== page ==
Capturing a glimpse of how CRISPR could help agriculture by removing allergens and boosting nutritional quality

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In a lab at George Washington University, painted lady butterflies flutter in mesh houses. This is where assistant professor Arnault Martin and his research group use the new gene-editing technique CRISPR to unlock secrets about the colors and spots on the butterflies’ wings.

CRISPR has allowed them to isolate a precise gene that controls wing appearance, and they can shut it off at will. “What we do with CRISPR is nothing fancy. We don’t do genome editing or detailed surgery, we just break genes,” Martin told a group of visiting science writers in October.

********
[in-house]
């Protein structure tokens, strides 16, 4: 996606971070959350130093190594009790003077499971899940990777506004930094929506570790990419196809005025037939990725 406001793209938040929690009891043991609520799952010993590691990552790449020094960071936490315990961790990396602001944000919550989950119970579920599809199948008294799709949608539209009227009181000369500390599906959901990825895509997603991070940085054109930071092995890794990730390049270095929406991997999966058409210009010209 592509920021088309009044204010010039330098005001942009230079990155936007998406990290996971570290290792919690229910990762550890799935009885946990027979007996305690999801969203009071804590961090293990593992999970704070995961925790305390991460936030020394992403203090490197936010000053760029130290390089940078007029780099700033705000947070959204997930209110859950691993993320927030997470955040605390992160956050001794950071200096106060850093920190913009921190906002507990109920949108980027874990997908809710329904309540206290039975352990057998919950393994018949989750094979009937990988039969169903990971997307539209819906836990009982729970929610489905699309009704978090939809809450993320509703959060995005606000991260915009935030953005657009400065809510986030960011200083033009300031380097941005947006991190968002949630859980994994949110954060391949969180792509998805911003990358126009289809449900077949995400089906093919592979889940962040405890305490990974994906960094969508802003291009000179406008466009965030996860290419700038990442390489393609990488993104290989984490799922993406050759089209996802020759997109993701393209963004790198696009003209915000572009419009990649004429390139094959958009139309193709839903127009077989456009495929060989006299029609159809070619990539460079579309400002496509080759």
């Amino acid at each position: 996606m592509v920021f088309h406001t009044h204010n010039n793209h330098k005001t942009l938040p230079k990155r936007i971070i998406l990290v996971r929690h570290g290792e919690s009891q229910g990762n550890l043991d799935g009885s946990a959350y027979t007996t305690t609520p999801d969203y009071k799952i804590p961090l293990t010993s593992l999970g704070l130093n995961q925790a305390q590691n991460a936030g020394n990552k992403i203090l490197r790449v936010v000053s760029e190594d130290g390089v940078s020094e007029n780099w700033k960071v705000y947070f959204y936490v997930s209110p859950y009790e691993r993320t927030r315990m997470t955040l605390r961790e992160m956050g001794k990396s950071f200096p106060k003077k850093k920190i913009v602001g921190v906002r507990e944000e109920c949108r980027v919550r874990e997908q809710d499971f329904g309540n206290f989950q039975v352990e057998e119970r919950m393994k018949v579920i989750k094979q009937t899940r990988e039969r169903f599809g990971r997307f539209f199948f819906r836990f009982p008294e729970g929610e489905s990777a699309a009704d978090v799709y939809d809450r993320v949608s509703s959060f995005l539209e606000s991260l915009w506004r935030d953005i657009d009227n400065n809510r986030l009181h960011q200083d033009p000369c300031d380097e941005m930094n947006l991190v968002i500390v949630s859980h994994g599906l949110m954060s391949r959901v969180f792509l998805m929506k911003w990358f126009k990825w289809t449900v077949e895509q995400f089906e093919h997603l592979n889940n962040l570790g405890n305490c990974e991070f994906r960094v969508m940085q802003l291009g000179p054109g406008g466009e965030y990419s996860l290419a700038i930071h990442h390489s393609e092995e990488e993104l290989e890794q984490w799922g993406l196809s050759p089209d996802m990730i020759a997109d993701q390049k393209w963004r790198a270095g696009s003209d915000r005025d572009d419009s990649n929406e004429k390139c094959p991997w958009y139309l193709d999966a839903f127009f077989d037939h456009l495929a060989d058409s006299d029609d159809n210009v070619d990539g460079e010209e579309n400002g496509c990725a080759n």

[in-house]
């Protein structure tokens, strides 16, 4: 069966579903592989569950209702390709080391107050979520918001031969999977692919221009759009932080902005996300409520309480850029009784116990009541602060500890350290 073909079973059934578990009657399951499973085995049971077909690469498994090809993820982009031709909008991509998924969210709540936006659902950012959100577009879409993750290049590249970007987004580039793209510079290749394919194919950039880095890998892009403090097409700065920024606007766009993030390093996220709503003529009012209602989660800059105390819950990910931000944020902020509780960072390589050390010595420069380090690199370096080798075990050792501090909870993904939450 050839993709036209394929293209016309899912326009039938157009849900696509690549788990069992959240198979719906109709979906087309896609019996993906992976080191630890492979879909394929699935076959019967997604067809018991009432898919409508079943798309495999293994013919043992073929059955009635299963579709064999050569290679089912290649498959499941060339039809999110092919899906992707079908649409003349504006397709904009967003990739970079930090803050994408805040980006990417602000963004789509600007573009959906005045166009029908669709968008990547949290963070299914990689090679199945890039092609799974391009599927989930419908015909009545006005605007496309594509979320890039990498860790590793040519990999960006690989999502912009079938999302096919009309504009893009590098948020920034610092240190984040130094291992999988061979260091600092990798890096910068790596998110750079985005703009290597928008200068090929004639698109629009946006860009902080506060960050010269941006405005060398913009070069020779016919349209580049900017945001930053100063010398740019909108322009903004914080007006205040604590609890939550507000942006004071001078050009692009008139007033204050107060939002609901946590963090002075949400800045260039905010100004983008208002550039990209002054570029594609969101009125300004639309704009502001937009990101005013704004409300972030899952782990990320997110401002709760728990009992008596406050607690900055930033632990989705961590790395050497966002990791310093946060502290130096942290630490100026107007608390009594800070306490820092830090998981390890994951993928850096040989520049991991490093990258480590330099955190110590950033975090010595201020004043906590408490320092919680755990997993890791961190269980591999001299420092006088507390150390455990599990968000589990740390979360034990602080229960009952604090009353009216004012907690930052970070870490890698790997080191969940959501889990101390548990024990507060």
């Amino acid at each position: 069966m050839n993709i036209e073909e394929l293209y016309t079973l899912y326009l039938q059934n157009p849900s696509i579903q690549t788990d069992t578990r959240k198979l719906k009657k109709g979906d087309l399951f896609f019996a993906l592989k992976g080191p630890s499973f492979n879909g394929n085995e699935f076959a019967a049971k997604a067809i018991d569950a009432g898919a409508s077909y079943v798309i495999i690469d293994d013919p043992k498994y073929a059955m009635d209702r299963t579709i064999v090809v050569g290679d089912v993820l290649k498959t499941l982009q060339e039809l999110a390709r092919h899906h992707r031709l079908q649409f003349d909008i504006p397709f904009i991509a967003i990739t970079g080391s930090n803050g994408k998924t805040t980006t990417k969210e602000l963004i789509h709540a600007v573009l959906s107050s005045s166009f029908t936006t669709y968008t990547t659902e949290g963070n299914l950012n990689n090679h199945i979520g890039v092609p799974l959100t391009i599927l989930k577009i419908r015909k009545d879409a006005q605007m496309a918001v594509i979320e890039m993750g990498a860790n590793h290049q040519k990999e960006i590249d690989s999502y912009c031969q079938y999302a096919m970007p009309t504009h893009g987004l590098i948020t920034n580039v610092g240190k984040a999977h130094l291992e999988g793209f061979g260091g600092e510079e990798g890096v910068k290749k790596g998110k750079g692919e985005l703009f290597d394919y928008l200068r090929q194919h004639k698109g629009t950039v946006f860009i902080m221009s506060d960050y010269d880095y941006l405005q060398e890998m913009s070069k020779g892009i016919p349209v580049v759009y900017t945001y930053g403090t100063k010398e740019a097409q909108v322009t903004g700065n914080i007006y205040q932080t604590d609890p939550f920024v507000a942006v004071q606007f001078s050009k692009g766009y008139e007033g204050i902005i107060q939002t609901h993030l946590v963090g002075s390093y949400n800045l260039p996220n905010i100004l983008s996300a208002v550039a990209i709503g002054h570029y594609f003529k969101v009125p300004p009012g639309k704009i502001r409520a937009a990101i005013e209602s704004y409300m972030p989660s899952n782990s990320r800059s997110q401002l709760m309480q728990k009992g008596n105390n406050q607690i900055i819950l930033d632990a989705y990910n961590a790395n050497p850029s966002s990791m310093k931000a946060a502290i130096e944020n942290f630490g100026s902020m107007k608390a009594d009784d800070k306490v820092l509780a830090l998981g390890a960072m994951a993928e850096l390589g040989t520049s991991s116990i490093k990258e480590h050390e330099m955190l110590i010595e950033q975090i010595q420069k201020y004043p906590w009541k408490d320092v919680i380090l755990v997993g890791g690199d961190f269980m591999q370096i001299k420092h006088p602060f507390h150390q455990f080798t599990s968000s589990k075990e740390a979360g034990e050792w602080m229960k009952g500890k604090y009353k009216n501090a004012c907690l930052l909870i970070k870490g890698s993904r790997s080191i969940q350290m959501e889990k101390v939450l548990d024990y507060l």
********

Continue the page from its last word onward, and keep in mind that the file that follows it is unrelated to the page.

If used responsibly, Martin said, CRISPR could help solve many challenges …. “If you want to feed the planet, 9 billion people, I think we will benefit from accelerated domestication from engineering crops so they are less demanding in terms of resources, less vulnerable to pests or less waste, better use of land and so on,” he said.

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CRISPR’s use in plant breeding is a bit less controversial than in humans or other animals as seeds can be manipulated so that genetic changes don’t persist into offspring. Agriculture companies already have their eyes on the technique.

Related article:  Buy local; save the bees; avoid GMOs: Americans' top food-related causes

[Bayer Crop Science president Liam Condon is] confident that CRISPR’s potential to remove food allergens or boost nutritional quality will appeal broadly.

Read full, original article: A Hands-On Look At Gene-Editing Technique CRISPR, Which Could Be A Game-Changer For Ag

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